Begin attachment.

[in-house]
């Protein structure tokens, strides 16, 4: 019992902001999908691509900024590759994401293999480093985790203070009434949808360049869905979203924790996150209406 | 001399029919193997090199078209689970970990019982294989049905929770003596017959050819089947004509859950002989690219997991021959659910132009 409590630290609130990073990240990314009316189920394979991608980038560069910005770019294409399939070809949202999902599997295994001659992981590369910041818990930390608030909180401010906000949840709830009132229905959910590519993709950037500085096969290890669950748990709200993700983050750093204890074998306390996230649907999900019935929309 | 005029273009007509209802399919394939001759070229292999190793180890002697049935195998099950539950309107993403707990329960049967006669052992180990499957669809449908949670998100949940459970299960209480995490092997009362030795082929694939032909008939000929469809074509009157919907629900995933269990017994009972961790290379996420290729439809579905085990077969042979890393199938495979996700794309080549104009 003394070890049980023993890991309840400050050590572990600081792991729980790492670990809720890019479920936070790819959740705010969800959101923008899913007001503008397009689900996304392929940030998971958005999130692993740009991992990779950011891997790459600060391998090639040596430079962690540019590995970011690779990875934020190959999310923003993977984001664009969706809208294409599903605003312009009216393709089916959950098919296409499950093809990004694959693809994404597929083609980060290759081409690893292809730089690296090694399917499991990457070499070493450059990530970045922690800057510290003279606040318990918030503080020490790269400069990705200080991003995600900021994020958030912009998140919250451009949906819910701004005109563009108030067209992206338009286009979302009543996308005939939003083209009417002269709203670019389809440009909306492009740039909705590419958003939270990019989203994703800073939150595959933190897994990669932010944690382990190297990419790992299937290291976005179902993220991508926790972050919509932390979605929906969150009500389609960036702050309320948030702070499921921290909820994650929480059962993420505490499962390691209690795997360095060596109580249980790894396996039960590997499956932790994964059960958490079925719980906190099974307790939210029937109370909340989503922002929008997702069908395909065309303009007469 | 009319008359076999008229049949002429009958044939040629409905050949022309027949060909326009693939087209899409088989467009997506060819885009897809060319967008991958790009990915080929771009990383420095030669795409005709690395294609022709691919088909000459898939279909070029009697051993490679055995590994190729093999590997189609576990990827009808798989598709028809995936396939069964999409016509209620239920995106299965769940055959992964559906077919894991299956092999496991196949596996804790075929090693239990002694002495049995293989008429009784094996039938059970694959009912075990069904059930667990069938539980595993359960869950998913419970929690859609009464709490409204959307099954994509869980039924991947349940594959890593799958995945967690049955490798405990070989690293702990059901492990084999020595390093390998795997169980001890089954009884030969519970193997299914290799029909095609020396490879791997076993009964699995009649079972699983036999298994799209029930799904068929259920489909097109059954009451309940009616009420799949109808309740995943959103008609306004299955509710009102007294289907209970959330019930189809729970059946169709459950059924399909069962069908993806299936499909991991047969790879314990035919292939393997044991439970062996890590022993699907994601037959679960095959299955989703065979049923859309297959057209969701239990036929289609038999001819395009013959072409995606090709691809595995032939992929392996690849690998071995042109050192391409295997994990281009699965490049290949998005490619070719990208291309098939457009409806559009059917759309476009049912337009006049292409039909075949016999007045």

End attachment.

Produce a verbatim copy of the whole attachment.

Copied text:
[in-house]
């Protein structure tokens, strides 16, 4: 019992902001999908691509900024590759994401293999480093985790203070009434949808360049869905979203924790996150209406 | 001399029919193997090199078209689970970990019982294989049905929770003596017959050819089947004509859950002989690219997991021959659910132009 409590630290609130990073990240990314009316189920394979991608980038560069910005770019294409399939070809949202999902599997295994001659992981590369910041818990930390608030909180401010906000949840709830009132229905959910590519993709950037500085096969290890669950748990709200993700983050750093204890074998306390996230649907999900019935929309 | 005029273009007509209802399919394939001759070229292999190793180890002697049935195998099950539950309107993403707990329960049967006669052992180990499957669809449908949670998100949940459970299960209480995490092997009362030795082929694939032909008939000929469809074509009157919907629900995933269990017994009972961790290379996420290729439809579905085990077969042979890393199938495979996700794309080549104009 003394070890049980023993890991309840400050050590572990600081792991729980790492670990809720890019479920936070790819959740705010969800959101923008899913007001503008397009689900996304392929940030998971958005999130692993740009991992990779950011891997790459600060391998090639040596430079962690540019590995970011690779990875934020190959999310923003993977984001664009969706809208294409599903605003312009009216393709089916959950098919296409499950093809990004694959693809994404597929083609980060290759081409690893292809730089690296090694399917499991990457070499070493450059990530970045922690800057510290003279606040318990918030503080020490790269400069990705200080991003995600900021994020958030912009998140919250451009949906819910701004005109563009108030067209992206338009286009979302009543996308005939939003083209009417002269709203670019389809440009909306492009740039909705590419958003939270990019989203994703800073939150595959933190897994990669932010944690382990190297990419790992299937290291976005179902993220991508926790972050919509932390979605929906969150009500389609960036702050309320948030702070499921921290909820994650929480059962993420505490499962390691209690795997360095060596109580249980790894396996039960590997499956932790994964059960958490079925719980906190099974307790939210029937109370909340989503922002929008997702069908395909065309303009007469 | 009319008359076999008229049949002429009958044939040629409905050949022309027949060909326009693939087209899409088989467009997506060819885009897809060319967008991958790009990915080929771009990383420095030669795409005709690395294609022709691919088909000459898939279909070029009697051993490679055995590994190729093999590997189609576990990827009808798989598709028809995936396939069964999409016509209620239920995106299965769940055959992964559906077919894991299956092999496991196949596996804790075929090693239990002694002495049995293989008429009784094996039938059970694959009912075990069904059930667990069938539980595993359960869950998913419970929690859609009464709490409204959307099954994509869980039924991947349940594959890593799958995945967690049955490798405990070989690293702990059901492990084999020595390093390998795997169980001890089954009884030969519970193997299914290799029909095609020396490879791997076993009964699995009649079972699983036999298994799209029930799904068929259920489909097109059954009451309940009616009420799949109808309740995943959103008609306004299955509710009102007294289907209970959330019930189809729970059946169709459950059924399909069962069908993806299936499909991991047969790879314990035919292939393997044991439970062996890590022993699907994601037959679960095959299955989703065979049923859309297959057209969701239990036929289609038999001819395009013959072409995606090709691809595995032939992929392996690849690998071995042109050192391409295997994990281009699965490049290949998005490619070719990208291309098939457009409806559009059917759309476009049912337009006049292409039909075949016999007045």